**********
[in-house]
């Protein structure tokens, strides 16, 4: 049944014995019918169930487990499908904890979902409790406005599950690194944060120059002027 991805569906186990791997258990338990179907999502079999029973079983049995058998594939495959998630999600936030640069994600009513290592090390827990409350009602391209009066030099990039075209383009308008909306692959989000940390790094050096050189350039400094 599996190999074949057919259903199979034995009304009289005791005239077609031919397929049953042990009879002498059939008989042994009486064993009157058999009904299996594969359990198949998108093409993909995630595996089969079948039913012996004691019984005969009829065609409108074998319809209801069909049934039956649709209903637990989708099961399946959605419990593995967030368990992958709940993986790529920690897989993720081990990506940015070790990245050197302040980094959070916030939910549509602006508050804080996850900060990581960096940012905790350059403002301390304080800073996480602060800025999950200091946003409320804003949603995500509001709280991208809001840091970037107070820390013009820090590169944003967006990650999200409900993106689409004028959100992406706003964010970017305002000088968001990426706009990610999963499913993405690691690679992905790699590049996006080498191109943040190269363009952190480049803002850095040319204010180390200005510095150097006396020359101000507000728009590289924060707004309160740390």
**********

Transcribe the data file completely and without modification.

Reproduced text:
[in-house]
């Protein structure tokens, strides 16, 4: 049944014995019918169930487990499908904890979902409790406005599950690194944060120059002027 991805569906186990791997258990338990179907999502079999029973079983049995058998594939495959998630999600936030640069994600009513290592090390827990409350009602391209009066030099990039075209383009308008909306692959989000940390790094050096050189350039400094 599996190999074949057919259903199979034995009304009289005791005239077609031919397929049953042990009879002498059939008989042994009486064993009157058999009904299996594969359990198949998108093409993909995630595996089969079948039913012996004691019984005969009829065609409108074998319809209801069909049934039956649709209903637990989708099961399946959605419990593995967030368990992958709940993986790529920690897989993720081990990506940015070790990245050197302040980094959070916030939910549509602006508050804080996850900060990581960096940012905790350059403002301390304080800073996480602060800025999950200091946003409320804003949603995500509001709280991208809001840091970037107070820390013009820090590169944003967006990650999200409900993106689409004028959100992406706003964010970017305002000088968001990426706009990610999963499913993405690691690679992905790699590049996006080498191109943040190269363009952190480049803002850095040319204010180390200005510095150097006396020359101000507000728009590289924060707004309160740390």